Public international law draws a distinction between the exercise of jurisdiction over citizens abroad and over non-citizens abroad. The nationality of the injunction defendant was treated as a key factor in the earlier English case law: see Carron Iron Co v Maclaren (1855) 5 HLC 439, 442; Re Distin (1871) 24 LT 197; Re Chapman (1873) LR 15 Eq 75; Ellerman Lines Ltd v Read  2 KB 144 (CA), 152–153, 154–155. The modern English law of anti-suit injunction does not cleave to such a bright line, but citizenship, residence and domicile of the injunction defendant (and the injunction claimant) remain relevant factors in the assessment, within the modern criterion of comity, of whether the English court has a sufficient connection with the matter in question for an injunction to be granted: see eg General Star International Indemnity Ltd v Stirling Cooke Brown Reinsurance Brokers Ltd  Lloyds Rep IR 719, 722. This approach is probably consistent with public international law: see FA Mann, ‘The Doctrine of Jurisdiction in International Law’ (1964-I) 111 Hague Recueil des Cours 1, pp 149–150, accepting the legitimacy of the grant of anti-suit injunctions in certain cases against non-residents or non-nationals.
167 Although there have been protests by foreign courts and writers (see §1.21 above), there appear not to have been any diplomatic protests by foreign states at the international level.
168 M Lenenbach, ‘Anti-Suit Injunctions in England, Germany and the United States: Their Treatment under European Civil Procedure and the Hague Convention’ 20 Loy LA Int’L & Comp LJ 257 (1997–1998), 294. For state practice and international civil jurisdiction in general, see M Akehurst, ‘Jurisdiction in International Law’ (1972–1973) 66 BYBIL 145, 177; The Lotus Case, PCIJ, Series A, No 10, pp 23, 29.
169 See §§1.15 to 1.16 above.
171 West Tankers Inc v RAS Riunione Adriatica di Sicurta (The Front Comor)  1 Lloyds Rep 391 (HL), §8, referring to West Tankers Inc v Ras Riunione Adriatica di Sicurta (The Front Comor)  2 Lloyds Rep 257, §§53–58. See further on this issue, Ch 7, §7.10.
172 International Law Association, Bruges Session 2003, Second Commission, 2.9.2003 (Rapporteurs: Sir L Collins and G Droz), §5: ‘Courts which grant anti-suit injunctions should be sensitive to the demands of comity, and in particular should refrain from granting such injunctions in cases other than (a) a breach of a choice of court agreement or arbitration agreement; (b) unreasonable or oppressive conduct by a plaintiff in a foreign jurisdiction; or (c) the protection of their own jurisdiction in matters such as the administration of estates and insolvency.’ For discussion, see A Nuyts, ‘Les principes directeurs de l’Institute de Droit International sur le recours à la doctrine du forum non conveniens et aux anti-suit injunctions’ Revue Belge de Droit International 2003/2, 536.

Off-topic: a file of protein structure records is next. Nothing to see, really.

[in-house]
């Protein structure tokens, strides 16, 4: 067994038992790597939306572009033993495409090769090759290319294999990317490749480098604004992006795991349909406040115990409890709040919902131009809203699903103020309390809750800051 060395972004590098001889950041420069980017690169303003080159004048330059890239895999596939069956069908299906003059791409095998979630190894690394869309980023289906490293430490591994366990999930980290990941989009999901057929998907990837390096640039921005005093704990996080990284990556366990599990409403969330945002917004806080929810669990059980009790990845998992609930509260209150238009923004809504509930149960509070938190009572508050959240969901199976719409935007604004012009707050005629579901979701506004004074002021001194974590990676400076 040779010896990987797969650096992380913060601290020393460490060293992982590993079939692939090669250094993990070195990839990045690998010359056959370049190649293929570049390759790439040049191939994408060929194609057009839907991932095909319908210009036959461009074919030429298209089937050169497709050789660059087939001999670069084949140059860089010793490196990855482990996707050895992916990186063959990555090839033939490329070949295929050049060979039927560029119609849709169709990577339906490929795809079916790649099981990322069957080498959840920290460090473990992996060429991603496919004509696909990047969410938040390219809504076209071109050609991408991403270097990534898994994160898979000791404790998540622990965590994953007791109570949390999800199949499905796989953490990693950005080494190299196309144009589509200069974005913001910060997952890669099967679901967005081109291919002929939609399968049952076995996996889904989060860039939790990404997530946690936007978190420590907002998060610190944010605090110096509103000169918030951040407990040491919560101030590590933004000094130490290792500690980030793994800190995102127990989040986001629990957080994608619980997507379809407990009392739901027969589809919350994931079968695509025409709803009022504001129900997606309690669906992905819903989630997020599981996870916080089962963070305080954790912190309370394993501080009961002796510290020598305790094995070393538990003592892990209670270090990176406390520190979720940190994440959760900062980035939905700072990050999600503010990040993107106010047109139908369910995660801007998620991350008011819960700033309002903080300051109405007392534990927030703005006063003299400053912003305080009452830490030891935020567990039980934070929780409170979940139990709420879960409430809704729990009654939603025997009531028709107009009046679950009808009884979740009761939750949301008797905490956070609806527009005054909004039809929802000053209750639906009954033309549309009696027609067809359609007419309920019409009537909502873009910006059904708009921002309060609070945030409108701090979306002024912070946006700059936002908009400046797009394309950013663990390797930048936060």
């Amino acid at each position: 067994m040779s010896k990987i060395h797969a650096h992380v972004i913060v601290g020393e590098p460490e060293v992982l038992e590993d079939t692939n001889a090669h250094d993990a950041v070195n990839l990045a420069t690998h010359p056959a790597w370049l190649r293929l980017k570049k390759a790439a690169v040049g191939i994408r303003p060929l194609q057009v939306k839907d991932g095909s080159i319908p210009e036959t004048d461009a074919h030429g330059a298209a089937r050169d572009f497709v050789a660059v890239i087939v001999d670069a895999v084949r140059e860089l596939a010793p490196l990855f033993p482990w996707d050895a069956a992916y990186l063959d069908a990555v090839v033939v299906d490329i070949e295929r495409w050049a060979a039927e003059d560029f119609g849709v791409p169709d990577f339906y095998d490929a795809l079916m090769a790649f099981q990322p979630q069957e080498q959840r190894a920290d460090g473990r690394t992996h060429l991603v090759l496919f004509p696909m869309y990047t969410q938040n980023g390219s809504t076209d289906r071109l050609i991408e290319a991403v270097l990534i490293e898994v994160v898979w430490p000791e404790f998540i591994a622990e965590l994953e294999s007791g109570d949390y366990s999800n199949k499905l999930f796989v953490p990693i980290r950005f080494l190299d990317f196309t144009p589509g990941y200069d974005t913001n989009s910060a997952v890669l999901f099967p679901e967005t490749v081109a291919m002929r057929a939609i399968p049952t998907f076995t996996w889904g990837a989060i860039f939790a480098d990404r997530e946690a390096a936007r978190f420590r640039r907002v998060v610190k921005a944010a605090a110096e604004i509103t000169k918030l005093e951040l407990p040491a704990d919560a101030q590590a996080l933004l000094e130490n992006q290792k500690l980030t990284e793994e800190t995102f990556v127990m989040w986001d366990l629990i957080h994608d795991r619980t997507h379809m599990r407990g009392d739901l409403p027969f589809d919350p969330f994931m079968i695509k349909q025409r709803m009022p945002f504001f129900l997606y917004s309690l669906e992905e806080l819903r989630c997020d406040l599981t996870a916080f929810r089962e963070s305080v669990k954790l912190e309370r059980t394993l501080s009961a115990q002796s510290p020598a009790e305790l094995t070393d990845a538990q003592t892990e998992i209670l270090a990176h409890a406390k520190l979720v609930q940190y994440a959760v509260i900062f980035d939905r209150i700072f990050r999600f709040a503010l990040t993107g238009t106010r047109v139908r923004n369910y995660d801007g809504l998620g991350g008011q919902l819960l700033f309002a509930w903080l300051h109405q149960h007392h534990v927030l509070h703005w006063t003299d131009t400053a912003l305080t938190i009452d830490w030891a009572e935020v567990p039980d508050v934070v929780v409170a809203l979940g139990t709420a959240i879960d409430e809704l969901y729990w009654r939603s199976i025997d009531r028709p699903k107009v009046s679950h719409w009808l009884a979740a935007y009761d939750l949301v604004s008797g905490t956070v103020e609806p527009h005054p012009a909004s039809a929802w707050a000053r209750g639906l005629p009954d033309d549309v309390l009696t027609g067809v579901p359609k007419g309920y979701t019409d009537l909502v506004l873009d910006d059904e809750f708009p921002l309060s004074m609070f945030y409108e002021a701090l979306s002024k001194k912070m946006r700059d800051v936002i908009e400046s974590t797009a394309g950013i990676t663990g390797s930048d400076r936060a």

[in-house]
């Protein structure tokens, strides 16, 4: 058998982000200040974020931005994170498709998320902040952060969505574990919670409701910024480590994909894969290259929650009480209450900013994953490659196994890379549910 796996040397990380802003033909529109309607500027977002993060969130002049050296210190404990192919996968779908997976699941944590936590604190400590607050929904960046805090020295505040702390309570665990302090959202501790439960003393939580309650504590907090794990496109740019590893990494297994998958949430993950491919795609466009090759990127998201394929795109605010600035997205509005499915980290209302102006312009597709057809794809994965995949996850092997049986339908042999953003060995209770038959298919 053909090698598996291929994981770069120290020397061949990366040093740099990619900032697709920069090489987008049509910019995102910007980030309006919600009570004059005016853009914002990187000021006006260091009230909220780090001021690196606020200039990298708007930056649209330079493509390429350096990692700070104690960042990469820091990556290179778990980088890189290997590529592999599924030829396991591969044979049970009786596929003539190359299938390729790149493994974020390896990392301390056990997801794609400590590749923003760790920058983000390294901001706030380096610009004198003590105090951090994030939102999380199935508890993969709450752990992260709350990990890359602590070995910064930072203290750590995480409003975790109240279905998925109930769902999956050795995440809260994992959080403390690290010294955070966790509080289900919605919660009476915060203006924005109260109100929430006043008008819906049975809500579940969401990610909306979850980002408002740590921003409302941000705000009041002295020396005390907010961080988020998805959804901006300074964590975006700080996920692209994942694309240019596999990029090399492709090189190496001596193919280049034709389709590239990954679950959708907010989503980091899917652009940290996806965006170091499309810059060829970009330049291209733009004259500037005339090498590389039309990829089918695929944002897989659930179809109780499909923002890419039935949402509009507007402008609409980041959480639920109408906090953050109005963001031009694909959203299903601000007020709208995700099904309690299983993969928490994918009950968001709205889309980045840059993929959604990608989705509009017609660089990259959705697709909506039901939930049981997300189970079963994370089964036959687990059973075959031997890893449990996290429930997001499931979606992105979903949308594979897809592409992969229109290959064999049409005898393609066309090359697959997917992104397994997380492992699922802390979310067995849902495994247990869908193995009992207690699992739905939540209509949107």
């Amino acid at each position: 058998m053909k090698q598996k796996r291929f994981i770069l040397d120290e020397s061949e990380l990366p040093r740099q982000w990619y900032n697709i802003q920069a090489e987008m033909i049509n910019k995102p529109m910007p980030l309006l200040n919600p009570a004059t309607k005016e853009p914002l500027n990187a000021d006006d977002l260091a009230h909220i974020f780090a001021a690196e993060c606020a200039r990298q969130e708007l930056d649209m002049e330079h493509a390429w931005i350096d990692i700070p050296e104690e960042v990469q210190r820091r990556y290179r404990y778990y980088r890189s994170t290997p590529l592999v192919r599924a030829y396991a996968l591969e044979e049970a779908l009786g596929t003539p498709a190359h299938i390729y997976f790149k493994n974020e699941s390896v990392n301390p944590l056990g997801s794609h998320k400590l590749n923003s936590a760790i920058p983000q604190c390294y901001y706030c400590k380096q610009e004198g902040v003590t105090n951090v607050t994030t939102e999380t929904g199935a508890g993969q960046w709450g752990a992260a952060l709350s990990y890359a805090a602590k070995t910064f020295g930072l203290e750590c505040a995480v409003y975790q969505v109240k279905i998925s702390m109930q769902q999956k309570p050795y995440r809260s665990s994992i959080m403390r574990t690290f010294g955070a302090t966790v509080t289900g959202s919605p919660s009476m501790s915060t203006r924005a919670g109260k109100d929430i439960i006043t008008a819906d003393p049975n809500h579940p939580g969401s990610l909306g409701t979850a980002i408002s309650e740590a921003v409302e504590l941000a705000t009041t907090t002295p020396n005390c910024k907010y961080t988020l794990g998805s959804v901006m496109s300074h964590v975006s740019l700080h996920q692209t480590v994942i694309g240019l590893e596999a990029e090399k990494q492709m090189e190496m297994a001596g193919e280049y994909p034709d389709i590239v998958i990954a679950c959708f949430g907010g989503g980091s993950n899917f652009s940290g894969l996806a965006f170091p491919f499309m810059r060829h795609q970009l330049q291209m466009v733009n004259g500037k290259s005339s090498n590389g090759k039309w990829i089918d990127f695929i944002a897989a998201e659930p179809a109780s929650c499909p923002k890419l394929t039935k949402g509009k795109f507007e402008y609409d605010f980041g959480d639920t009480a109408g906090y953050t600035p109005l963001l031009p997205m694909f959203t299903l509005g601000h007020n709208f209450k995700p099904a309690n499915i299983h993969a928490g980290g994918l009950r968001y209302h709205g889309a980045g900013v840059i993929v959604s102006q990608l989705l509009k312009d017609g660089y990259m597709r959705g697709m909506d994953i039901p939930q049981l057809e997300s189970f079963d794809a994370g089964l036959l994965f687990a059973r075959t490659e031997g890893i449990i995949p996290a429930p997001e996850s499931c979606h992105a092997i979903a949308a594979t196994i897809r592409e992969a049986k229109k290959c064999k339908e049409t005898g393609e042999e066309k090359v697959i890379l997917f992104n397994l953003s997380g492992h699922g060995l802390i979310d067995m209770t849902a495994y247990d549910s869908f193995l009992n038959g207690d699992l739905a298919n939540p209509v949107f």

However, Resolution 1/2000 of the International Law Association, (otherwise known as the ‘Leuven/London principles’) had previously been in slightly more restricted terms, less influenced by the common law: at §7 it suggested that contractual anti-suit injunctions were permissible if a jurisdiction clause had been ‘manifestly’ breached, but otherwise that anti-suit injunctions should only be granted if the foreign court had not itself respected the jurisdictional principles outlined in the Leuven/London principles.
174 See eg FA Mann, ‘The Doctrine of Jurisdiction in International Law’ (1964-I) 111 Hague Recueil des Cours 1, 149–150, accepting the legitimacy of the English approach in ‘alternative forum’ cases, and specifically approving of the decision in Royal Exchange Assurance v Compania Naviera Santi SA (The Tropaioforos)  1 Lloyds Rep 410: ‘the principle upon which these English cases rest is sound and also highly significant from the point of view of the doctrine of international jurisdiction and … the cases which illustrate it are valuable examples of the test of closeness of connection and its advantages over the test of territory’; and FA Mann ‘The Doctrine of International Jurisdiction’ (1984-III) 186 Hague Recueil des Cours 19, 47–48. P Schlosser, ‘Anti Suit Injunctions in International Arbitration’ RIW 2006, 486, 490–491 concludes that there is no basis in public international law for assertions that anti-suit injunctions are prohibited.
Judge Stephen Schwebel has argued that injunctions to restrain arbitrations abroad can amount to a ‘denial of justice’, because it prevents a party from proceeding before the forum where he is entitled to obtain justice: S Schwebel ‘Anti-Suit Injunctions in International Arbitration: An Overview’, in Gaillard (2005), pp 5, 12–13. However, this contention is somewhat circular: it only has force if an injunction is granted to restrain a party from proceeding with valid arbitration proceedings; it does not follow that there is any denial of justice if a court has concluded, for example, that there is no valid arbitration agreement and grants an injunction on that basis.